Ephesians 4:11-13:  Equipping the Saints
Ephesians 4:11-13: Equipping the Saints

Ephesians 4:11-13: Equipping the Saints

What is the church? And what is the purpose of the church?

These are questions that we ask time and again, when speaking to pastors and church leaders.  While we often receive a variety of answers, there is general consensus that the church is the people of God, the “called out ones” (ecclesia), and that the purpose of the church is to “equip the saints for the work of the ministry.”

This “purpose” comes from Ephesians 4:11-13 (NLT):  11 Now these are the gifts Christ gave to the church: the apostles, the prophets, the evangelists, and the pastors and teachers.  12 Their responsibility is to equip God’s people to do his work and build up the church, the body of Christ.  13 This will continue until we all come to such unity in our faith and knowledge of God’s Son that we will be mature in the Lord, measuring up to the full and complete standard of Christ.

Understanding of purpose of the church is critical for how we do church.  If we get the purpose wrong, we are not able to fulfill the purpose.

If we believe the purpose of the church is to worship together (a commonly given answer), then we run the risk of reducing worship to only one morning per week and no transformational power of the people of God outside the building.  

If we believe the purpose of the church is to fellowship together and learn about God, we run the risk of being a social club that knows the Bible very well, but without transformational power.  There is this saying: “Satan doesn’t care if you read your Bible and go to church, as long as you don’t apply it to your life.”

Ephesians 4:12 and 13 tells us that the people of God are to be equipped to do his work and build up the church (the people).  Where do we do His work?  Not in the building (although a few are called to do it there) but outside the building.  As we are built up, we come to unity of faith and knowledge of God’s Son SO THAT WE WILL BE MATURE, measuring up to the full and complete standard of Christ. 

Each Christ-follower is to be mature, measuring up to the standard of Christ, able to stand confident in all places of darkness to be salt, light and leaven. Each Christ-follower is to be a saint, ambassador, and priest in the parish God has granted them.

That’s the goal.  That’s the purpose of why we gather on Sundays.  The purpose of Sunday is Monday.  That transformation must be seen, especially in nations that are majority Christian. Sunday is the only day that the church is closed as we gather for our team meeting – a team huddle – where we lament what happened during the week – where we celebrate the good that we’ve seen – where we are reminded of our purpose, and we are taught how to fulfill it when we leave the building.

In “team” terms, pastors are coaches and every member is a player.

But I have been thinking about verse 11 for the past number of months, which is often referred to as the “five-fold ministry.”  In this text, we read that God gave gifts to the church: apostles, prophets, evangelists, pastors, and teachers.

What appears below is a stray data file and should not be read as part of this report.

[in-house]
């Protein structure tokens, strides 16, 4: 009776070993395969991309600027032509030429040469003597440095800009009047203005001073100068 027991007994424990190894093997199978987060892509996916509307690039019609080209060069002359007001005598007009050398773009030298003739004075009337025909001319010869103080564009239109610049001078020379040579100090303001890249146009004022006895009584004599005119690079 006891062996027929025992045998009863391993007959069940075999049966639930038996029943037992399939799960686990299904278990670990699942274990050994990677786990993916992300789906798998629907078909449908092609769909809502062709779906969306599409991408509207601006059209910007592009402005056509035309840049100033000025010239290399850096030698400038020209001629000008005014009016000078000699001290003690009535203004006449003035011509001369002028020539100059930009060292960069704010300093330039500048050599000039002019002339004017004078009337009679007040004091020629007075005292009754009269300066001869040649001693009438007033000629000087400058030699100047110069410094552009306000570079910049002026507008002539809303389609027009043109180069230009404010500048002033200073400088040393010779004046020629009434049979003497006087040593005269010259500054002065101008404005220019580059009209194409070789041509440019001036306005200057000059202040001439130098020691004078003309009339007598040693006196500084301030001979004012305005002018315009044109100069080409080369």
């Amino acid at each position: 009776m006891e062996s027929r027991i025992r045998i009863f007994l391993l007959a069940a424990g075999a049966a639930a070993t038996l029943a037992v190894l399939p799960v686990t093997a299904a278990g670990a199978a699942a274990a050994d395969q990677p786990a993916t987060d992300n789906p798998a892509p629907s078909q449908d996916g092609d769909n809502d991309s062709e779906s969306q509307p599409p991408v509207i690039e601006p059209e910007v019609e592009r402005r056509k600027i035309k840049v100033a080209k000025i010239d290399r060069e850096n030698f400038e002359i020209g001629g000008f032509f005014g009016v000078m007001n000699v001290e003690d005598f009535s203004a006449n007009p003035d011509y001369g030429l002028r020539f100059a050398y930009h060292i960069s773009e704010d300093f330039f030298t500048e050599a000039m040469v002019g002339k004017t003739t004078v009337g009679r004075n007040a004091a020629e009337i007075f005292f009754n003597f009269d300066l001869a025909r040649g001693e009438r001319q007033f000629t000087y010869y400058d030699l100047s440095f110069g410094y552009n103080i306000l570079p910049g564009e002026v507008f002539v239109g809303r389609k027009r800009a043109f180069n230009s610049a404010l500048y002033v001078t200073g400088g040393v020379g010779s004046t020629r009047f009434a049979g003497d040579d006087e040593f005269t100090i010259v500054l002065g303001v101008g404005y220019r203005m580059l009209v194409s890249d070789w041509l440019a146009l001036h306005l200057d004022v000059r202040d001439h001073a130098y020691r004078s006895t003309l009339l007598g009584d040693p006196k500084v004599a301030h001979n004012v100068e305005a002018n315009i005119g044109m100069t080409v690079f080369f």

For much of my life, I read those words as offices.  In fact, I know many people who are affectionately called “Pastor ___” and that title shows up in their email and other places.  It is who they are.  In Kenya, teachers are called Mwalimu and I was often called “Mwalimu Renita.”  I know people who are called Apostle ____ and Prophet ____.

But that has been changing for me, and I’m beginning to read these gifts not as titles or offices, but rather as skill-sets designed for ALL Christians.  

I used to hang my hat on being a teacher, which then allowed me to disqualify myself from the others.  I could say, “I’m not an evangelist.  I’m not a prophet.  I’m not a pastor.”  But I realized that that is a bit too easy.

This rethinking of these terms started for me with my dear Aunt Jannie.  She is incredibly hospitable and one day at her house, I made a comment (which I have made many, many times in my life, especially as a strong introvert) and she immediately challenged me on it.  I said, “I don’t have the gift of hospitality.”  In her wise and gentle way, she said, “Well, it’s not really something we can opt out of though, is it?”  Ouch.  Right to the heart.  Since then, whenever I’ve thought that, I had to tell myself that it isn’t an option to not be hospitable.  I must learn to grow in hospitality.  And my aunt has taught me, as have many others.  

And so I’m going to spend a few blogs looking at each of these recommended skill sets and try to unpack what it means for each Christ-follower to learn to grow in the capacity of each of these gifts.  

I hope you will journey with me.

And thanks for reading.  It may make you uncomfortable, and for that, I share the following (sent to me by DML Board member, Lou Haveman):

St. Francis Prayer… Reversed

Lord, make me a channel of disturbance.  Where there is apathy, let me provoke, where there is compliance, let me bring questioning, where there is silence, may I be a voice.

Where there is too much comfort and too little action, grant disruption.  Where there are doors closed and hearts locked, grant the willingness to listen.

When laws dictate and pain is overlooked, when tradition speaks louder than need; grant that I may seek and do justice rather than to talk about it.

Disturb me, O Lord. To be with, as well as for, the alienated, to love the unlovable as well as the lovely.  Lord, make me a channel of disturbance.  

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